The Supreme Court on Tuesday ordered Malacañang and the Armed Forces of the Philippines to respond to a petition seeking to stop the joint military exercises between the Philippines and Japan.
At a media briefing, SC Public Information Office chief and spokesman Theodore Te said the high court gave the respondents 10 days from receipt of the notice to file their comment on the plea filed by a group led by ACT Teachers party-list Rep. Antonio Tinio
Named respondents were Benigno Aquino III, Defense Secretary Voltaire Gazmin, Executive Secretary Paquito Ochoa Jr, Armed Forces chief Gen. Hernando Iriberri, and Vice Admiral Jesus Millian, flag officer in command of the Philippine Navy.
In its petition, the group asked the high court to declare as unconstitutional a memorandum on defense cooperation, and a joint declaration providing for the joint military exercises between the two countries.
"The conduct of military exercises with the Japanese armed forces on our territory—without the permission of the Filipino people—is a brazen violation of [the Constitutional] prohibition... against military bases, troops, and facilities in Philippine soil," said the group.
The group said that while it believes the Philippines must forge alliances with other countries to defend the West Philippine Sea against China, "this must be done without sacrificing our sovereignty and within the bounds of the Constitution and existing laws."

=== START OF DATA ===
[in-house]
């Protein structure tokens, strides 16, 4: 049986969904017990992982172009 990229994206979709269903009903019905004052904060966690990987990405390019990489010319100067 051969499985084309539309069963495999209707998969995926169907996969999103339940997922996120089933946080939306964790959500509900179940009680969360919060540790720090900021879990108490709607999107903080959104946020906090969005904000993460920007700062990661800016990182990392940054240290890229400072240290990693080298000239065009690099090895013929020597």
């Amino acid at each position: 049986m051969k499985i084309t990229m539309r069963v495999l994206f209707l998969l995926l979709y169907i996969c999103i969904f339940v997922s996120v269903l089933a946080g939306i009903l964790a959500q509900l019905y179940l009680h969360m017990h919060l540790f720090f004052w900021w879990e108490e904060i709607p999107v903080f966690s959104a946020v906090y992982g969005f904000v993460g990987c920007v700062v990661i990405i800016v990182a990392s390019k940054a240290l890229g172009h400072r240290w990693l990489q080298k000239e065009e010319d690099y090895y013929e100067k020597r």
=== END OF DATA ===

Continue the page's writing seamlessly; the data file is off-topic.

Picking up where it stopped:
Other petitioners included Alliance of Concerned Teachers national chairman Benjamin Valbuena, ACT for Sovereignty spokesperson Prof. Carl Marc Ramota, and ACT private schools vice chairperson Pro. Mark Benedict Lim.
The group accused Aquino of "knowingly and deliberately" violating the Constitution by surrendering the country's sovereignty by expanding Japanese military presence in the Philippine territory.
Earlier this year, Japan and the Philippines, in a defense ministerial meeting, said the two countries were entering into greater military and security cooperation through a "strategic partnership" that would include talks and activities between both countries' armed forces.
The petitioners noted that two military exercises had been conducted in the Philippines since the signing of a memorandum for the partnership: maritime exercises off the coast of Corregidor Island last May 12, and joint exercises at the Antonio Bautista Airbase in Palawan from June 22 to 24, 2015.
The group said a mutual defense treaty has yet to be signed for the joint exercises. This was in violation of Section 25, Article XVIII of the Constitution.
The group said the memorandum on defense cooperation, the joint declaration between the Philippines and Japan, and the military exercises already conducted all violated various portions of the Constitution, particularly Section 25, Article XVIII, Section 1, Article II on sovereignty, Section 7, Article II on the pursuit of independent foreign policy.